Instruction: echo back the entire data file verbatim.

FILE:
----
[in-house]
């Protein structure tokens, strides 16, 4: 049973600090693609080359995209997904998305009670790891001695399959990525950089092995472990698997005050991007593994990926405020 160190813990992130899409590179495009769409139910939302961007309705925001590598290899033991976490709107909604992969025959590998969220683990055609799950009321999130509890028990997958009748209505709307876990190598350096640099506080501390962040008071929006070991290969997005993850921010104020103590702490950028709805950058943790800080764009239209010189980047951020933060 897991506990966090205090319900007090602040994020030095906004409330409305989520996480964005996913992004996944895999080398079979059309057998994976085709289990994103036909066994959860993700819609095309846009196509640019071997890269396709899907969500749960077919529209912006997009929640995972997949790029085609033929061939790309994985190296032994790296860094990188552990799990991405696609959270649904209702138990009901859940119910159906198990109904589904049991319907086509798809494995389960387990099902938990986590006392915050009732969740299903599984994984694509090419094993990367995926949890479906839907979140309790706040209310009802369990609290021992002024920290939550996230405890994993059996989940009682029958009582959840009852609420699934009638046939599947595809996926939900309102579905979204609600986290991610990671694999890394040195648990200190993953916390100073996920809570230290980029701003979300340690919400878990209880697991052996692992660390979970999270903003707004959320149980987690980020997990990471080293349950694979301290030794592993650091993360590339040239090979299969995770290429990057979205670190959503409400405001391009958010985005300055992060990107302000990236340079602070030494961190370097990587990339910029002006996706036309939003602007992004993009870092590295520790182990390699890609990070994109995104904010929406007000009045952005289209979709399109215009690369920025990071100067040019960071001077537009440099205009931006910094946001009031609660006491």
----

[in-house]
């Protein structure tokens, strides 16, 4: 049973600090693609080359995209997904998305009670790891001695399959990525950089092995472990698997005050991007593994990926405020 160190813990992130899409590179495009769409139910939302961007309705925001590598290899033991976490709107909604992969025959590998969220683990055609799950009321999130509890028990997958009748209505709307876990190598350096640099506080501390962040008071929006070991290969997005993850921010104020103590702490950028709805950058943790800080764009239209010189980047951020933060 897991506990966090205090319900007090602040994020030095906004409330409305989520996480964005996913992004996944895999080398079979059309057998994976085709289990994103036909066994959860993700819609095309846009196509640019071997890269396709899907969500749960077919529209912006997009929640995972997949790029085609033929061939790309994985190296032994790296860094990188552990799990991405696609959270649904209702138990009901859940119910159906198990109904589904049991319907086509798809494995389960387990099902938990986590006392915050009732969740299903599984994984694509090419094993990367995926949890479906839907979140309790706040209310009802369990609290021992002024920290939550996230405890994993059996989940009682029958009582959840009852609420699934009638046939599947595809996926939900309102579905979204609600986290991610990671694999890394040195648990200190993953916390100073996920809570230290980029701003979300340690919400878990209880697991052996692992660390979970999270903003707004959320149980987690980020997990990471080293349950694979301290030794592993650091993360590339040239090979299969995770290429990057979205670190959503409400405001391009958010985005300055992060990107302000990236340079602070030494961190370097990587990339910029002006996706036309939003602007992004993009870092590295520790182990390699890609990070994109995104904010929406007000009045952005289209979709399109215009690369920025990071100067040019960071001077537009440099205009931006910094946001009031609660006491």